In budget impasses, warnings about cuts could be real
WASHINGTON (AP) — Get ready for two weeks of intensifying warnings about how crucial, popular government services are about to wither. Many of the threats could come true.
President Barack Obama and congressional Republicans made no progress this past week in heading off $85 billion in budget-wide cuts that automatically start taking effect March 1.
Lacking a bipartisan deal to avoid them and hoping to heap blame and pressure on GOP lawmakers, the administration is offering vivid details about the cuts’ consequences: trimmed defense contracts, less secure U.S. embassies, furloughed air traffic controllers.
Past administrations have seldom hesitated to spotlight how budget standoffs would wilt programs the public values.
When a budget fight between President Bill Clinton and congressional Republicans led to two government shutdowns, in 1995 and 1996, some threats came true, like padlocked national parks.
Latest try at weapons ban would exempt specific firearms
WASHINGTON (AP) — Congress’ latest crack at a new assault weapons ban would protect more than 2,200 specific firearms, including a semi-automatic rifle that is nearly identical to one of the guns used in the bloodiest shootout in FBI history.
One model of that firearm, the Ruger .223 caliber Mini-14, is on the proposed list to be banned, while a different model of the same gun is on a list of exempted firearms in legislation the Senate is considering. The gun that would be protected from the ban has fixed physical features and can’t be folded to be more compact. Yet the two firearms are equally deadly.
“What a joke,” said former FBI agent John Hanlon, who survived the 1986 shootout in Miami. He was shot in the head, hand, groin and hip with a Ruger Mini-14 that had a folding stock. Two FBI agents died and five others were wounded.
Hanlon recalled lying on the street as brass bullet casings showered on him. He thought the shooter had an automatic weapon.
Both models of the Ruger Mini-14 specified in the proposed bill can take detachable magazines that hold dozens of rounds of ammunition. “I can’t imagine what the difference is,” Hanlon said.
Wife and daughters away, Obama flees empty White House for golf weekend
PALM CITY, Fla. (AP) — Faced with a long weekend in an empty White House, President Barack Obama figured he needed a getaway, too, so he put together a golf outing with some buddies.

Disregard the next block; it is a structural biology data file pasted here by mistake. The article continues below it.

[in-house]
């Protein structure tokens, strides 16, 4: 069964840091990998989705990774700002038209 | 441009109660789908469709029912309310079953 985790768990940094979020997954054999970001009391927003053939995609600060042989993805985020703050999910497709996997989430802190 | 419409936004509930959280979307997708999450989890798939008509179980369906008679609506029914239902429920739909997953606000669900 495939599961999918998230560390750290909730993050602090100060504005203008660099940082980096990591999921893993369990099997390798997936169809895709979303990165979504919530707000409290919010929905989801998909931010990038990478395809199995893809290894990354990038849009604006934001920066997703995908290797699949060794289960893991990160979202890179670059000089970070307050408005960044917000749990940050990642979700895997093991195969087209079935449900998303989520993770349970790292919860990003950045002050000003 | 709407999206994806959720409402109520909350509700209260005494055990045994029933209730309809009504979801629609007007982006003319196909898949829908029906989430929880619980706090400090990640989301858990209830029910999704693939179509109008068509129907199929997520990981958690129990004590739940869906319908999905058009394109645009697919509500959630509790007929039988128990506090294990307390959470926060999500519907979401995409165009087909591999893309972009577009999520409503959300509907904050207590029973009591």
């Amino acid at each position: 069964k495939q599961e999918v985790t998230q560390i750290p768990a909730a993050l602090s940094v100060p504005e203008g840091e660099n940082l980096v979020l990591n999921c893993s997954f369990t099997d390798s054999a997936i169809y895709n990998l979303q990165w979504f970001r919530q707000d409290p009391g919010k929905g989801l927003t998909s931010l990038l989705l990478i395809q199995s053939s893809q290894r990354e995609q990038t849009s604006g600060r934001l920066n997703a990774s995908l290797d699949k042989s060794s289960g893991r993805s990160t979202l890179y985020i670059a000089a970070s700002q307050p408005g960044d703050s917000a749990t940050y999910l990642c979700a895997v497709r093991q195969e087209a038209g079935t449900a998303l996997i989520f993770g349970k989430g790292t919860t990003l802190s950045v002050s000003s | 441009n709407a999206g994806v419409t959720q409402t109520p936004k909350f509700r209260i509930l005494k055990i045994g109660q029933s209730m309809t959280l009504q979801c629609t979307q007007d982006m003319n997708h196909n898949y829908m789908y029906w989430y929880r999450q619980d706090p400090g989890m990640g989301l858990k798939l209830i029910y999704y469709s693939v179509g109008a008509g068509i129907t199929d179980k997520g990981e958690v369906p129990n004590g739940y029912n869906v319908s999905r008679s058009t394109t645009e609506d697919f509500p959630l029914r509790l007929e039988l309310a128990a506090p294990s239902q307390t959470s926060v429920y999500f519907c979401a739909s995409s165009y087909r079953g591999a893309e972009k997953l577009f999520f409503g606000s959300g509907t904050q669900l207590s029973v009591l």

Not at Joint Base Andrews in Maryland or at Fort Belvoir in Virginia, two Washington-area military posts where he’s a regular on their courses.
Instead, he went south, to Florida, to spend the long President’s Day weekend staying and playing at the Floridian, an exclusive and secluded yacht and golf club on the state’s Treasure Coast. He arrived Friday night after a speech in Chicago and wasn’t expected to be seen again in public — including by the members of the news media traveling with him — until he returns to Washington on Monday.
“At this time, there are no public events scheduled or plans for the president to leave the grounds of the golf club,” White House spokesman Josh Earnest said Saturday.
Call it a weekend with the boys, presidential style.
LAPD cop killer gone but suffering remains
BIG BEAR LAKE, Calif. (AP) — As soon as he heard officers were chasing the suspected cop killer in a stolen truck, San Bernardino County Sheriff’s Deputy Roger Loftis was certain: His buddy Jeremiah MacKay would be there.
In 15 years with the department, “Jer” had earned about a dozen and a half awards for 10851s — the California penal code for grand theft auto. Once, while heading to a bar to celebrate another award, MacKay noticed there were no keys in the ignition of the car next to him at a traffic light, and he veered off. He waltzed into the bar two hours later, a grin stretched across that fair, freckled face, a copy of an auto recovery record in his hand.
Last week, Loftis called his fishing, drinking and golfing buddy to see how he was doing. He knew the 35-year-old detective had been working around the clock, scouring the San Bernardino Mountains in the search for former Los Angeles Police Officer Christopher Dorner.
“If that guy’s still on this mountain,” MacKay told him, “I’m going to find him.”
Former US Rep. Jackson Jr.’s charges tied to status objects, not power
CHICAGO (AP) — For all the talk of Jesse Jackson Jr. aspiring to be a U.S. senator or mayor of the nation’s third-largest city, his career wasn’t ended by attempts to amass political power.
Instead, it was the former congressman’s desire for flashy items — a gold-plated Rolex watch, furs and collectibles, such as Eddie Van Halen’s guitar.
In a state where stop-at-nothing political ambition has been well documented — and often rewarded — the seemingly frivolous cause of Jackson’s undoing is seen by political observers and at least one former colleague as both nonsensical and sad.
“When you have a magic name like that, he was in position, waiting for the gun to go off, for mayor, the Senate ... he was playing with the big guys.” said Paul Green, a longtime political scientist at Roosevelt University in Chicago who moderated Jackson’s first congressional campaign debate. “To go down for this, you just feel sad.”
Federal prosecutors on Friday charged Jackson Jr. with one count of conspiracy for allegedly spending $750,000 in campaign money on personal expenses. The Chicago Democrat’s wife, former alderman Sandra Jackson, was charged with one count of filing false joint federal income tax returns.